“The regulator has approved dedicated funding for the next five years to improve the safety and performance of Britain’s railways. More than £250m has been allocated for better track worker protection and £100m made available to close level crossings. ORR’s on-going programme of targeted inspections will focus on station management, electrical and worker safety, level crossings and the condition of tracks, bridges and tunnels, to ensure that there is no compromise on safety.

“A proactive approach to managing risk on the railways is both the safest and most efficient way of working. ORR will work with the rail industry to improve its management and culture so that it ‘predicts and prevents’ problems before they create a safety risk or cause disruption, protecting all those travelling or working on Britain’s railways.”

This year’s report highlights a number of successes, including:

  • Network Rail helped to improve safety at levels crossings across Britain, with more than 800 closed over the past five years.
  • The well-managed industry response to severe weather across the rail network. This required the rail industry to work together and ensure the safety of passengers and staff while continuing to run services as normally as possible. Network Rail is now better at managing the safety risks associated with severe weather and there were fewer incidents of trains running into landslips or hitting trees than in previous storms.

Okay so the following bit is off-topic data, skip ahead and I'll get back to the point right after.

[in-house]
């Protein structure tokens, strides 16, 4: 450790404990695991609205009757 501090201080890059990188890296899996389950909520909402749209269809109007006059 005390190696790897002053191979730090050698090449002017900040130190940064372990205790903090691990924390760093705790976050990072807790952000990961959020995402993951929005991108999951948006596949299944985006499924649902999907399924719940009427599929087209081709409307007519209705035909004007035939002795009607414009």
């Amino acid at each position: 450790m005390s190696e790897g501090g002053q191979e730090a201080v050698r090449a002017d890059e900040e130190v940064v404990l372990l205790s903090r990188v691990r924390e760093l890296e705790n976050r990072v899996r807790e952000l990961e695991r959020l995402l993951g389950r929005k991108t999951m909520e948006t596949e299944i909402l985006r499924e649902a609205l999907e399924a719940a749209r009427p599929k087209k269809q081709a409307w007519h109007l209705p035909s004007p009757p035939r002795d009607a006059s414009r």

• Transport for London (TfL) continues to maintain a high-level of safety for its passengers and workforce with ever-increasing passenger numbers and service frequency. There were 1.72 billion passenger journeys on TfL systems in 2013, with no railway operational-caused fatalities. ORR inspectors found that well practiced station monitoring procedures are used to ensure the risks from station crowd congestion are properly managed.

The report also highlights some areas where the regulator is pressing for improvements:

  • The industry has worked hard to make platforms safe for passengers, but overall harm to people at the platform train interface has increased. There were four fatalities and over 1,250 other platform related injuries in 2013-14. As passenger numbers grow and station improvements continue this is a priority. The industry’s long-term strategy on station crowd safety, currently under development, will be supported by research into passenger behaviours and use of new technologies such as automated passenger congestion monitoring systems.
  • The number of signals passed at danger (SPAD – where a train passes a red stop signal without permission) increased by 17%, with 293 of the highest risk category occurring across the mainline rail network in 2013-14. ORR inspectors continue to challenge train operators’ to reduce SPAD numbers, focussing on driver training and management. The regulator is also pressing train operators to upgrade on-board equipment which applies an emergency brake if the driver makes an error. 
  • ORR inspections found too many instances where work was taking place without appropriate risk assessment. Examples include workers at height with insufficient protection, such as handrails, netting or other risk control equipment.  The regulator has taken enforcement action, including prosecution, to force improvement and continues to focus attention on this issue.

Related organisations